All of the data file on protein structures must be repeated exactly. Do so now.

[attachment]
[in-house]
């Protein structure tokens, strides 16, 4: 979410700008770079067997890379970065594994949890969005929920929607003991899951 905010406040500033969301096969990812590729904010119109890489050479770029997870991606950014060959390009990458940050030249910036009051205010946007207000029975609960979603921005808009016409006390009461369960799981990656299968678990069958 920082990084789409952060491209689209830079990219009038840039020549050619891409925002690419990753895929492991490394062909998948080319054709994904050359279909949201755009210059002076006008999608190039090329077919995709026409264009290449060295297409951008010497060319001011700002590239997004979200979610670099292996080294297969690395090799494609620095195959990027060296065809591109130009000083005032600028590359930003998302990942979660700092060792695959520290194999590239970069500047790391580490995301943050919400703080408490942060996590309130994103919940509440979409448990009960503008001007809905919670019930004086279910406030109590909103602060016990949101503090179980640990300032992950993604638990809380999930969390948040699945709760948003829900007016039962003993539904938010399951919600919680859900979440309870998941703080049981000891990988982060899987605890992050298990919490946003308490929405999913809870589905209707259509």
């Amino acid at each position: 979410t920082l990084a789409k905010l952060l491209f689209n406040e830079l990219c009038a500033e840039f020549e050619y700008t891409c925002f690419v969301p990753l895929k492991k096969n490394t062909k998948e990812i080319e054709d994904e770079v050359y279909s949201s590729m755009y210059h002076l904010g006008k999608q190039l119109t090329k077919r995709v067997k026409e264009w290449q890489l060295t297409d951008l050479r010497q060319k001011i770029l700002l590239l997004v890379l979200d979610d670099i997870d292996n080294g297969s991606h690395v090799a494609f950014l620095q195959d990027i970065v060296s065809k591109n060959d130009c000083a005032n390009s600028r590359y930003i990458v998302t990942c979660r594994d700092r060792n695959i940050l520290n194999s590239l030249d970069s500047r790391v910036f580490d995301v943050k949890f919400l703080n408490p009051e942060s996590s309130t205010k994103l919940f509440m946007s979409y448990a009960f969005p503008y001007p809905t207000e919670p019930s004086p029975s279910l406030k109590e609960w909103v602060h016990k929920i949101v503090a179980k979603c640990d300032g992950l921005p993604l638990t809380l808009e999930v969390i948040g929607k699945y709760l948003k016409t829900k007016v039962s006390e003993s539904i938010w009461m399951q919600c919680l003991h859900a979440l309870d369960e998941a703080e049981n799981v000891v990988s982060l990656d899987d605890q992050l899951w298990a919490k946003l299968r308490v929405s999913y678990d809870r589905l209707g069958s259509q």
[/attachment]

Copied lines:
[in-house]
């Protein structure tokens, strides 16, 4: 979410700008770079067997890379970065594994949890969005929920929607003991899951 905010406040500033969301096969990812590729904010119109890489050479770029997870991606950014060959390009990458940050030249910036009051205010946007207000029975609960979603921005808009016409006390009461369960799981990656299968678990069958 920082990084789409952060491209689209830079990219009038840039020549050619891409925002690419990753895929492991490394062909998948080319054709994904050359279909949201755009210059002076006008999608190039090329077919995709026409264009290449060295297409951008010497060319001011700002590239997004979200979610670099292996080294297969690395090799494609620095195959990027060296065809591109130009000083005032600028590359930003998302990942979660700092060792695959520290194999590239970069500047790391580490995301943050919400703080408490942060996590309130994103919940509440979409448990009960503008001007809905919670019930004086279910406030109590909103602060016990949101503090179980640990300032992950993604638990809380999930969390948040699945709760948003829900007016039962003993539904938010399951919600919680859900979440309870998941703080049981000891990988982060899987605890992050298990919490946003308490929405999913809870589905209707259509």
């Amino acid at each position: 979410t920082l990084a789409k905010l952060l491209f689209n406040e830079l990219c009038a500033e840039f020549e050619y700008t891409c925002f690419v969301p990753l895929k492991k096969n490394t062909k998948e990812i080319e054709d994904e770079v050359y279909s949201s590729m755009y210059h002076l904010g006008k999608q190039l119109t090329k077919r995709v067997k026409e264009w290449q890489l060295t297409d951008l050479r010497q060319k001011i770029l700002l590239l997004v890379l979200d979610d670099i997870d292996n080294g297969s991606h690395v090799a494609f950014l620095q195959d990027i970065v060296s065809k591109n060959d130009c000083a005032n390009s600028r590359y930003i990458v998302t990942c979660r594994d700092r060792n695959i940050l520290n194999s590239l030249d970069s500047r790391v910036f580490d995301v943050k949890f919400l703080n408490p009051e942060s996590s309130t205010k994103l919940f509440m946007s979409y448990a009960f969005p503008y001007p809905t207000e919670p019930s004086p029975s279910l406030k109590e609960w909103v602060h016990k929920i949101v503090a179980k979603c640990d300032g992950l921005p993604l638990t809380l808009e999930v969390i948040g929607k699945y709760l948003k016409t829900k007016v039962s006390e003993s539904i938010w009461m399951q919600c919680l003991h859900a979440l309870d369960e998941a703080e049981n799981v000891v990988s982060l990656d899987d605890q992050l899951w298990a919490k946003l299968r308490v929405s999913y678990d809870r589905l209707g069958s259509q």